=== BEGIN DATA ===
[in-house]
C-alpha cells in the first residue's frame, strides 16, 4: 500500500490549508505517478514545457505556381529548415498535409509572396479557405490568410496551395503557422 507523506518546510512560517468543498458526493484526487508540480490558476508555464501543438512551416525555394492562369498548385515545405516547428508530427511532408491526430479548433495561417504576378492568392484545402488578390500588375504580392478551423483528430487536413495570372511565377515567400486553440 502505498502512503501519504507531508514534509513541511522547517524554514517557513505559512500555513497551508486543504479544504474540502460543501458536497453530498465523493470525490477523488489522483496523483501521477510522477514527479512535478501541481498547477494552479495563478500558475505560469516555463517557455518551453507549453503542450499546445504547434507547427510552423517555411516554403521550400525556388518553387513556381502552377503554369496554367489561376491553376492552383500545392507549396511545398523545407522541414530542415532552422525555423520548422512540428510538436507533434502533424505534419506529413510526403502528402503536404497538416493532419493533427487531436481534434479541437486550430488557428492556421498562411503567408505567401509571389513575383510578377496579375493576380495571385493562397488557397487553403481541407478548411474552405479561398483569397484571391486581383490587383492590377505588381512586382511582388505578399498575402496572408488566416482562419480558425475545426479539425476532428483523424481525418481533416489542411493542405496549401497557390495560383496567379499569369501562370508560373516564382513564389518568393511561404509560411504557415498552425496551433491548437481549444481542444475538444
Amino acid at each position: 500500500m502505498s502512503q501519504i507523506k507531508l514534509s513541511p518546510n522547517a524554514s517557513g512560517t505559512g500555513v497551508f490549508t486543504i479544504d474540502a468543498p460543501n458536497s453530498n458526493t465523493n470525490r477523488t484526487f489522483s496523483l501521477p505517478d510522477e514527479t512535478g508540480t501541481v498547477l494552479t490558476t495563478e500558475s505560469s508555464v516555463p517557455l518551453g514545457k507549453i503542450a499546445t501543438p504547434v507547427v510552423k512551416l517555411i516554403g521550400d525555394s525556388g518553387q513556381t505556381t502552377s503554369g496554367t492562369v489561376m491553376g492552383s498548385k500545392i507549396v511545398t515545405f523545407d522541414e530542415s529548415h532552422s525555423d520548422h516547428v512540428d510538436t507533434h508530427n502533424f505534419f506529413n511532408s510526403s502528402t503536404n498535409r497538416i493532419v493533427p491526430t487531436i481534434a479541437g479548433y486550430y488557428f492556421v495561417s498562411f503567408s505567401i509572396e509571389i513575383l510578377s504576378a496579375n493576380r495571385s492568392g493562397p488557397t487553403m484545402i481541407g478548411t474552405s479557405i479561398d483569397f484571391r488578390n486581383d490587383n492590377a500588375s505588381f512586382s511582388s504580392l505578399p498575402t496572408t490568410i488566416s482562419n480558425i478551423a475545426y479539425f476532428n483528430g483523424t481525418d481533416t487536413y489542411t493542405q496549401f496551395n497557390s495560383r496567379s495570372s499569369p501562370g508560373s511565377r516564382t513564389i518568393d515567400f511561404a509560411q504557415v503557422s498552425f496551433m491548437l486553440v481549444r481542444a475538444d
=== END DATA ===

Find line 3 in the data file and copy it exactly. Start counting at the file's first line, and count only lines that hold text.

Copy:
Amino acid at each position: 500500500m502505498s502512503q501519504i507523506k507531508l514534509s513541511p518546510n522547517a524554514s517557513g512560517t505559512g500555513v497551508f490549508t486543504i479544504d474540502a468543498p460543501n458536497s453530498n458526493t465523493n470525490r477523488t484526487f489522483s496523483l501521477p505517478d510522477e514527479t512535478g508540480t501541481v498547477l494552479t490558476t495563478e500558475s505560469s508555464v516555463p517557455l518551453g514545457k507549453i503542450a499546445t501543438p504547434v507547427v510552423k512551416l517555411i516554403g521550400d525555394s525556388g518553387q513556381t505556381t502552377s503554369g496554367t492562369v489561376m491553376g492552383s498548385k500545392i507549396v511545398t515545405f523545407d522541414e530542415s529548415h532552422s525555423d520548422h516547428v512540428d510538436t507533434h508530427n502533424f505534419f506529413n511532408s510526403s502528402t503536404n498535409r497538416i493532419v493533427p491526430t487531436i481534434a479541437g479548433y486550430y488557428f492556421v495561417s498562411f503567408s505567401i509572396e509571389i513575383l510578377s504576378a496579375n493576380r495571385s492568392g493562397p488557397t487553403m484545402i481541407g478548411t474552405s479557405i479561398d483569397f484571391r488578390n486581383d490587383n492590377a500588375s505588381f512586382s511582388s504580392l505578399p498575402t496572408t490568410i488566416s482562419n480558425i478551423a475545426y479539425f476532428n483528430g483523424t481525418d481533416t487536413y489542411t493542405q496549401f496551395n497557390s495560383r496567379s495570372s499569369p501562370g508560373s511565377r516564382t513564389i518568393d515567400f511561404a509560411q504557415v503557422s498552425f496551433m491548437l486553440v481549444r481542444a475538444d